I am using Finnish Kalalanka weaving yarn for the warp of the tablet weaving. You can substitute with any good quality cotton yarn.

How to Weave a Card Woven Trim onto Fabric – You Tube

      I made this video with my new Sony HD video Camera. I edited it with Vegas Platinum software. Please excuse the slight camera bumps etc – as I am still learning how to use the software.
        The music was kindly supplied by

Moby Gratis.

Paivatar Tablet Weaving Cards
Paivatar Tablet Weaving Cards

Please check my PaivatarYarn Shop on Etsy for my new tablet weaving cards.

I now hand dye high quality worsted wool yarns with plant dyes that are suitable for tablet weaving. Please visit my shop on Etsy for more information. PaivatarYarn on Etsy.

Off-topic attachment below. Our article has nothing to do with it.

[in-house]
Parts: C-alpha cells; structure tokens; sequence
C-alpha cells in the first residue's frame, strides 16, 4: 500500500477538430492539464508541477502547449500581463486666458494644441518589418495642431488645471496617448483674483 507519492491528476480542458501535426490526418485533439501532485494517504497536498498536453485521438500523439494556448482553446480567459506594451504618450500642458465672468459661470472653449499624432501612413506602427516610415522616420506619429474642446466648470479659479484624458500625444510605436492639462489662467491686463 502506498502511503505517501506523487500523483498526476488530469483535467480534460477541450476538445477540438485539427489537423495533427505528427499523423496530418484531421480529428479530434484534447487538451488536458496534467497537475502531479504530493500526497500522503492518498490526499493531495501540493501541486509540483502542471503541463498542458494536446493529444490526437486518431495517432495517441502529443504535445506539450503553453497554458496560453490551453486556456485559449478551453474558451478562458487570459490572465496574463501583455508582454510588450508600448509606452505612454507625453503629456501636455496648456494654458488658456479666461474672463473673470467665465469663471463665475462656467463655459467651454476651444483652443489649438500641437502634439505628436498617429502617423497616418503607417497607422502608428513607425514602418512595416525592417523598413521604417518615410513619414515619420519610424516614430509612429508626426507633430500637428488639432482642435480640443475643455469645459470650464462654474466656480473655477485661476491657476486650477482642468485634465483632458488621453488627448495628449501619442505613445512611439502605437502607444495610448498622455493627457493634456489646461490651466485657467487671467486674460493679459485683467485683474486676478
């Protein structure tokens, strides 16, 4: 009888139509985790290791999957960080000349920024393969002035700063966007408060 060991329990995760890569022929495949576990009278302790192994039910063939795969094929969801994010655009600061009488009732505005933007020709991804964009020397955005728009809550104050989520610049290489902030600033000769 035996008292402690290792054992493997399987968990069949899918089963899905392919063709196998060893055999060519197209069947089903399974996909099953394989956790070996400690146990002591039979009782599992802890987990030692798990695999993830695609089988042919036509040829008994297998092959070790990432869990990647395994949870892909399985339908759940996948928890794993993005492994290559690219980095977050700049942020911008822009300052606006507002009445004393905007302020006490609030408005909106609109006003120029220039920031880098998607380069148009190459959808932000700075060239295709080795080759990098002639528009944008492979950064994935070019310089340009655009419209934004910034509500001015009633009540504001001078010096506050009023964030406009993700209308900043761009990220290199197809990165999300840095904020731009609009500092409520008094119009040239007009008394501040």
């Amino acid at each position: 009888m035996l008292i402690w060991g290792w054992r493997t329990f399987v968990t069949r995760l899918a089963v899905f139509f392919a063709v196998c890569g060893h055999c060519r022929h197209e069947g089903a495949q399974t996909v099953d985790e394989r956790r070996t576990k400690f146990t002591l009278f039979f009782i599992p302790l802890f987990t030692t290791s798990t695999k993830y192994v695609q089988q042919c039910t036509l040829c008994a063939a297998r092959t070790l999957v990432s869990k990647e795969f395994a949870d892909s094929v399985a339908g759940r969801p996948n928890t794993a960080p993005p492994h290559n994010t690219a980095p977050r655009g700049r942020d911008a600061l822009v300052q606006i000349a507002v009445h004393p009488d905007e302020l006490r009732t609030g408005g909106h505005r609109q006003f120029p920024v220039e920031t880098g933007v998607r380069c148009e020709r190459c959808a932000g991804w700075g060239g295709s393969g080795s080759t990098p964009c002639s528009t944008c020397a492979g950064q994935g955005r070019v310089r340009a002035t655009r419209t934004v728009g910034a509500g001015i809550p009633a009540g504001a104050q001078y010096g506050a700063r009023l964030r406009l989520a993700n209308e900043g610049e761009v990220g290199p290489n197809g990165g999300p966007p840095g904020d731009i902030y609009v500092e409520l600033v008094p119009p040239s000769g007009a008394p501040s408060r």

[sc name=”medianet300x250″]

Small Loom Weaving

Spears Weaving Looms
2 Hole Weaving Reeds
Backstrap Looms
Tablet Weaving Pattern

Card Weaving Books

Card Weaving
With nothing more than colored yarn and simple cardboard squares, crafters can produce exquisitely patterned woven bands.

..more Card Weaving books

[sc name=”medianet300x250″]

ANTIQUE UNIQUE WORKING SPINNING WHEEL SIGNED

$149.99
End Date: Saturday Dec-14-2019 16:44:57 PST
Buy It Now for only: $149.99
Buy It Now | Add to watch list

Ashford traveler spinning wheel single drive

$187.00 (2 Bids)
End Date: Sunday Nov-24-2019 17:00:01 PST
Bid now | Add to watch list

Ashford Kiwi-3 Spinning Wheel - Folding Treadle / Natural Finish - FREE Shipping

$479.00
End Date: Tuesday Dec-17-2019 12:29:32 PST
Buy It Now for only: $479.00
Buy It Now | Add to watch list